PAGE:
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Report on Nevado del Huila (Colombia) — May 1994

Nevado del Huila

Bulletin of the Global Volcanism Network, vol. 19, no. 5 (May 1994)
Managing Editor: Richard Wunderman.

Nevado del Huila (Colombia) Hundreds killed by seismically triggered mudflows

Please cite this report as:

Global Volcanism Program, 1994. Report on Nevado del Huila (Colombia) (Wunderman, R., ed.). Bulletin of the Global Volcanism Network, 19:5. Smithsonian Institution. https://doi.org/10.5479/si.GVP.BGVN199405-351050

Nevado del Huila


2.93°N, 76.03°W; summit elev. 5364 m

All times are local (unless otherwise noted)

. . . earthquake-triggered mudflows swept down steep-walled valleys engulfing multiple villages and settlements (figure 1). The M 6.4 earthquake . . . took place at 1547 on 6 June, apparently falling along the Cauca Romeral fault. It disturbed a wide area, causing minor structural damage in Bogota, but more significant damage to 10 buildings in Cali (100 km W of the epicenter; see inset, figure 1). Near the epicenter, located 10-30 km W of the volcano, the earthquake destroyed at least 40 homes. The most catastrophic damage caused by the earthquake took place when Nevado del Huila released gravitationally unstable rock, snow, and ice down the volcano's slopes. These mudflows are the main focus of the rest of this report.

Figure (see Caption) Figure 1. A 500-m contour interval topographic map (map coordinates approximate) of the Paez river basin, the primary drainage from Nevado del Huila. The map shows villages (large dots), roads (heavy lines), and rivers (broken lines). The index map of SW Colombia shows the epicenter, large rivers, and the chain of active volcanoes (solid triangles) along the Andes as far south as the international border (heavy broken line). After Cepeda (1989).

A . . . topographic map from a published hazard study (Cepeda, 1989) shows the rugged local geography (figure 1, note the contour interval, 500 m). The study also contains a second map that outlines areas of likely risk from lava flows and mudflows. To avoid confusion with the actual event we have omitted this second map, however, it shows the mudflows along drainages down the mountain continuing toward the SSE into the channel of the Paez river. The region of mudflow risk extends all the way to the map's margin near Paical (in the SE corner). Available information suggests the mudflows did basically follow the Paez river as anticipated.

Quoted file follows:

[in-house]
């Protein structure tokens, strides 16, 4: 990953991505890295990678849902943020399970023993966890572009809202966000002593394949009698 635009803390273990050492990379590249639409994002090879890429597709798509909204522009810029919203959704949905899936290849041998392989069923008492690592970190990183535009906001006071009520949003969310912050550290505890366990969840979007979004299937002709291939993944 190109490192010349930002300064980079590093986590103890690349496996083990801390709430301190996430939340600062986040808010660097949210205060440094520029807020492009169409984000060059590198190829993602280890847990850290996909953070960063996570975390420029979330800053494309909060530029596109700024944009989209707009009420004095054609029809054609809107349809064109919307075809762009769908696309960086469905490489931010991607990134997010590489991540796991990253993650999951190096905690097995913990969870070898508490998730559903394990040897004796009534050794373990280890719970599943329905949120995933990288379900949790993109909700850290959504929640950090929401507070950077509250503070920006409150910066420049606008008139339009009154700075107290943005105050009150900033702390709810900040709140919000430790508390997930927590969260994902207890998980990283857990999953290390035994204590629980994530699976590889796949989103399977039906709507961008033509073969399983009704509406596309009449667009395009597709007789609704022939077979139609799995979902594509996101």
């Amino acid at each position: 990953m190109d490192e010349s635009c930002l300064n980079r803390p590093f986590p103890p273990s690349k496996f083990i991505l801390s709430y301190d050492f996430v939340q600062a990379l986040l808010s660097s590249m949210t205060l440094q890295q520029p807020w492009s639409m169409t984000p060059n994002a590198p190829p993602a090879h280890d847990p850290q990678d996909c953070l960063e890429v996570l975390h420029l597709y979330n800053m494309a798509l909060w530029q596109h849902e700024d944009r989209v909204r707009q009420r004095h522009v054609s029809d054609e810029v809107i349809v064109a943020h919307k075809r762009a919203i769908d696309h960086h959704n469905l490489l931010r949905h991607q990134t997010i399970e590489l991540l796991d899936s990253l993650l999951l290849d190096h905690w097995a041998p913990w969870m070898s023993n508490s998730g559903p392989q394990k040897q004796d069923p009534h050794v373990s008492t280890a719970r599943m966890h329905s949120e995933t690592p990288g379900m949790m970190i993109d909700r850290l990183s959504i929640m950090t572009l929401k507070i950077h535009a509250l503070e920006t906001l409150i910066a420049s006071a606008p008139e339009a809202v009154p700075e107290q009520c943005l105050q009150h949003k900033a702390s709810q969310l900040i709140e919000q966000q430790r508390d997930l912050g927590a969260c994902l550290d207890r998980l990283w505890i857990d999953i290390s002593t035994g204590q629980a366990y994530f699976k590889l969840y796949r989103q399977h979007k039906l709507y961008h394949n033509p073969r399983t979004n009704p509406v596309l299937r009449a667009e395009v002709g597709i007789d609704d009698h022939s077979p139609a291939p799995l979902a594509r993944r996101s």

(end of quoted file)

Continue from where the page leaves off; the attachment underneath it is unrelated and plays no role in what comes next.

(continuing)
According to a 9 June Reuters news report, "Graphic video images shot by a tourist . . . captured the moment when the huge brown-grey mass of mud roared down the valley, sweeping away trees, rocks, and houses in its path." According to witnesses, the mudflow reached 30-m high. In the wake of the mudflow, access to the area was cut off. Roads and bridges were damaged or blocked by mud, necessitating the use of helicopters. News reports repeatedly cited damage and casualties in the villages of Irlanda, Toez, Talaga, and Paez Belalcazar (figure 1).

A 7 June, UPI report quoted the archbishop of Paez Belalcazar, Jorge Garcia. On a flight over the area, he observed that the village of Toez had been "buried in mud," and "only the roof of the school can be seen." The same news report noted "There were no immediate reports of how many Toez residents managed to escape before the village was smothered, although some 500 people were thought to have been buried." The news report also related that in Paez Belalcazar ". . . 12 people were washed away by the rushing waters."

Overall, the number affected by the widely felt earthquake and the more restricted mudflows was estimated at 50,000. In terms of the mudflows alone, fatality estimates ranged from 253 to over 1,200 people. About 250 people, including many severely injured children, were evacuated by helicopter to hospitals in the provincial capital Neiva. Some 2,500 survivors were brought by helicopters to tent camps in La Plata.

A 6 June Reuters news report told of people hearing a "strong explosion" leading to initial confusion about whether the mudflows were triggered by an eruption or seismic loading. It was reported that geologists monitoring the volcano suggested the explosion may have come from an avalanche in the area.

Problems apparently went beyond the damage from the initial mudflows and subsequent limited access. For example, the 6 June news report stated that at one point: ". . . the river burst through a natural dam created by a mud and rock slide caused earlier by the quake." Other reports cited aftershocks and heavy rains contributing to ground instability, conditions that in some cases injured both survivors and rescue workers.

Reference. Cepeda, H., 1989, Catálogo de los volcanes activos de Colombia: Bol. Geol., v. 30, no. 3.

Geological Summary. Nevado del Huila, the highest peak in the Colombian Andes, is an elongated N-S-trending volcanic chain mantled by a glacier icecap. The andesitic-dacitic volcano was constructed within a 10-km-wide caldera. Volcanism at Nevado del Huila has produced six volcanic cones whose ages in general migrated from south to north. The high point of the complex is Pico Central. Two glacier-free lava domes lie at the southern end of the volcanic complex. The first historical activity was an explosive eruption in the mid-16th century. Long-term, persistent steam columns had risen from Pico Central prior to the next eruption in 2007, when explosive activity was accompanied by damaging mudflows.

Information Contacts: T. Casadevall, USGS; UPI; Reuters.